Q: What were the results?
A: We found with 95% certainty that we were able to arrive at the scene faster than traditional first responders, on the order of one to two minutes faster at those common distances that we tested. … The drone is able to fly over traffic, take direct routes. You're also flying 200 or 300 feet above the ground. A common problem that we heard about with Detroit first responders is that they're oftentimes not able to locate patients because somebody will call in and they're not where they said they are. So that ends up contributing to the delay as well.
We built this thing up, we conducted those speed trials, and we did it all in adherence with current FAA regulations. And we produced objective data saying that a drone can in fact travel faster than that traditional first responder, which opens up not only the conversation, but also sets the stage for future testing, which is obviously very necessary before this is rolled out commercially. But it's definitely the big first step that we needed to take to prove that this may, in fact, be a viable solution.
Q: How would this work in a real-world setting?
A: The way that emergency response works here specifically for opioid overdose (and I'm assuming everywhere else too) is somebody will overdose, and the literature says that in greater than 70% of situations, there's a bystander there because when people use, they generally don't use alone. So the bystander would call in to 911 dispatch, 911 would then dispatch an ambulance to them, and that's where we would get into the process. They would dispatch an ambulance, but they would simultaneously dispatch a drone. Again, since these are autonomous vehicles, we theoretically would dock them on top of buildings in very high-frequency overdose areas.
That's the thing that makes it more exciting. The mentor we were working with at Wayne State School of Medicine has collected data, and they filled out these maps of where overdoses are occurring in the city of Detroit with the highest frequency. … Our data proves that we can get a mile in just a minute or two, so if we dock these things close to the areas where they are occurring most, we would definitely be able to get there and drop the Narcan prior to the first responder and start the process. Once we are able to locate the patient, locate the scene, the drone arrives and the bystander ideally is still on the phone with dispatch, and they tell them to look overhead, the drone is going to arrive, and the Narcan's going to drop. And then they instruct the bystander on how to administer the intranasal spray, which we think is relatively doable.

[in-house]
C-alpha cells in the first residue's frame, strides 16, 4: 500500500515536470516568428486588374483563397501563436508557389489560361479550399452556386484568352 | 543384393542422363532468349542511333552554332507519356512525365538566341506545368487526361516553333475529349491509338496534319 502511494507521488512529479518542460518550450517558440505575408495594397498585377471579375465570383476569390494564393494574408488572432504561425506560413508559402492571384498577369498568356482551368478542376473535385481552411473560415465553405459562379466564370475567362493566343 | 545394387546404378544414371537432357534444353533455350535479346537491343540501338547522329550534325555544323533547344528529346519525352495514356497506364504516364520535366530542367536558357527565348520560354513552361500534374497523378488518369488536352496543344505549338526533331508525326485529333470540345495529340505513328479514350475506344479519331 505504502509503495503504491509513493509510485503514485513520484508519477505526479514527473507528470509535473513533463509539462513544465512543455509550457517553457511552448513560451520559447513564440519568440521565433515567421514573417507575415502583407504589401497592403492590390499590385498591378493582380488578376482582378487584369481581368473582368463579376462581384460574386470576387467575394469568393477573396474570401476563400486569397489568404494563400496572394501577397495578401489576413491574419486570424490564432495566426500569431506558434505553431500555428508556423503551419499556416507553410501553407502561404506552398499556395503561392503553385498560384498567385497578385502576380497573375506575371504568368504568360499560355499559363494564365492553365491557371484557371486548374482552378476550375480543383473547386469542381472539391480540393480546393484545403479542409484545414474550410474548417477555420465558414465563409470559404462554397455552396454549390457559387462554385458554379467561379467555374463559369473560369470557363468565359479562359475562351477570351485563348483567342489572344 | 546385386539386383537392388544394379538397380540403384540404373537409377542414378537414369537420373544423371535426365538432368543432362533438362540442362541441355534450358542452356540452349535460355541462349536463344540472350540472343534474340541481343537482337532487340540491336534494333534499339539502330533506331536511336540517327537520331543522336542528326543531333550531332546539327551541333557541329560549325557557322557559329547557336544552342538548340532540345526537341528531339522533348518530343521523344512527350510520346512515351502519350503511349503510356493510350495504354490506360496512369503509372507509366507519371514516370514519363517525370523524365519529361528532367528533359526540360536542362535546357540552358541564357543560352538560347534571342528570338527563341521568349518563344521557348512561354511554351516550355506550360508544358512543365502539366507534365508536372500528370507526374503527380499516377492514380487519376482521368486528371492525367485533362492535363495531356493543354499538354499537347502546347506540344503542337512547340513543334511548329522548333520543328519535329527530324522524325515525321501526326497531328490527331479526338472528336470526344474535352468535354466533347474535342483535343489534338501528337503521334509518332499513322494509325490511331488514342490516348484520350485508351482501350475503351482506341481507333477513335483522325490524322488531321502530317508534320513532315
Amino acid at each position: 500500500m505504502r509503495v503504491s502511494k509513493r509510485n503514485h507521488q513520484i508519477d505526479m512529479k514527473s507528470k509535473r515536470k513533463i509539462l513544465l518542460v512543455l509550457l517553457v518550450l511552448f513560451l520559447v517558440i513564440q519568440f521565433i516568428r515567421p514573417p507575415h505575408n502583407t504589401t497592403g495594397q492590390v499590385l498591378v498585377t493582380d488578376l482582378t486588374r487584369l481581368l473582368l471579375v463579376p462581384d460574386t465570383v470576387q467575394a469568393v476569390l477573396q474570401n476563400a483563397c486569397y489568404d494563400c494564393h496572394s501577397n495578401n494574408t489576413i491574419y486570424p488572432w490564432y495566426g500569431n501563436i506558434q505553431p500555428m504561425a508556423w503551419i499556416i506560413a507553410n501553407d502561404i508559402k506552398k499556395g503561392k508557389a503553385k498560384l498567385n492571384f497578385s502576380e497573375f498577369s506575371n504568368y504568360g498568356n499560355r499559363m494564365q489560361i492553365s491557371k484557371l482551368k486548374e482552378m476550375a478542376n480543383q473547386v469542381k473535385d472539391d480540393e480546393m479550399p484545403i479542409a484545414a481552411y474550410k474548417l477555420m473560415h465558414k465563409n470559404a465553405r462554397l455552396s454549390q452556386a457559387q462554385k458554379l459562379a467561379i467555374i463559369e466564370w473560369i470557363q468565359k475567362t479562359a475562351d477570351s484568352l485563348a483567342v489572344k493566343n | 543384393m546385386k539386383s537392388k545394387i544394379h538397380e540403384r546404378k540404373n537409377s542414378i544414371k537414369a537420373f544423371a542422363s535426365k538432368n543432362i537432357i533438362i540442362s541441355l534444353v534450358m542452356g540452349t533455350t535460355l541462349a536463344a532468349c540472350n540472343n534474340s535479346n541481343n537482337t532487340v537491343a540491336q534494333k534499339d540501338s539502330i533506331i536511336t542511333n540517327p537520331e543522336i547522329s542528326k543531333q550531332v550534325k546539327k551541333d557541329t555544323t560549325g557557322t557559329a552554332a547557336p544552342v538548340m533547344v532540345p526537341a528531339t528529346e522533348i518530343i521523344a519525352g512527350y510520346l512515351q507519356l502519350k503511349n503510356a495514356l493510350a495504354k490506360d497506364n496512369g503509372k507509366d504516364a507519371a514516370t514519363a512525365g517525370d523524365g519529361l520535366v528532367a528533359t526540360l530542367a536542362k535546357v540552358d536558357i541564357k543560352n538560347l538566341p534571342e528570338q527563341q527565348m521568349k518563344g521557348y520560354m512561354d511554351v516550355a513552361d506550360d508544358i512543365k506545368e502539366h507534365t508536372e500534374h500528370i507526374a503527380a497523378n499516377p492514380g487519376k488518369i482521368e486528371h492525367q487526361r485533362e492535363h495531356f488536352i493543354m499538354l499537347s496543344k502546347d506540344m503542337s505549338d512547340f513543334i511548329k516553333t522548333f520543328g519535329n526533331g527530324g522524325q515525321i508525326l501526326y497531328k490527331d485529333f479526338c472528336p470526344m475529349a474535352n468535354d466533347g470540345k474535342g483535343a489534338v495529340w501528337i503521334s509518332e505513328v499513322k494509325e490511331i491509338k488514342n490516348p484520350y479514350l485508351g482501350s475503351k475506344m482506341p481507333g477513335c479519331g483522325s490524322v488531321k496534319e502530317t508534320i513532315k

Q: What are the challenges to getting this off the ground?
A: No. 1 is what I call a disruptive barrier. It's a radical new technology, kind of sounds crazy, and we really needed to give people a way to visualize the way it would work. So the way we addressed that [in promotional materials] is through our use of graphics explaining how it would work and creating a video. … I would also say regulatory barriers. So technically, right now, commercial flights with drones are not yet legal. It's something that's coming very soon, but it's technically still not legal yet. So we have to work within the confines of current FAA guidelines, which are somewhat limited for this sort of testing.
Q: What are your next steps?
A: Since technically it's not legal to carry out those commercial operations [with autonomous drones] just yet, we're using this time to focus on making sure our product and our solution is 100% sound and will work when it does become legal. We have the baseline data validating the concept, but there are a lot of additional tests that need to be carried out to figure out practical considerations of drone flight. I would say the first thing we have to do is behavioral testing: dropping the Narcan to a layperson and then having a simulated dispatcher instruct them through the administration of the Narcan and see if they'll be able to do it or not.
Also, as we think about the commercial rollout, we are now working within engineering at our university and simulating fleet management. This is just a single drone, but we have to assume that once this is legal, we'll be operating within a network of drones that will be flying for various reasons: deliveries, regulatory inspections, things like that. So we're experimenting with modeling how our drone would operate within a fleet of drones and the prioritization of calls and still being able to adhere to FAA regulations and determining if we would still be able to reach the scene as fast as we predict with other drones flying around it.
Finally, all this was done using a commercially available drone, even though we rebuilt it, and the commercial solution would probably not be the exact same as our prototype. So we're also working to identify a strategic partner who could build a customized drone specifically for this solution that would be commercially viable.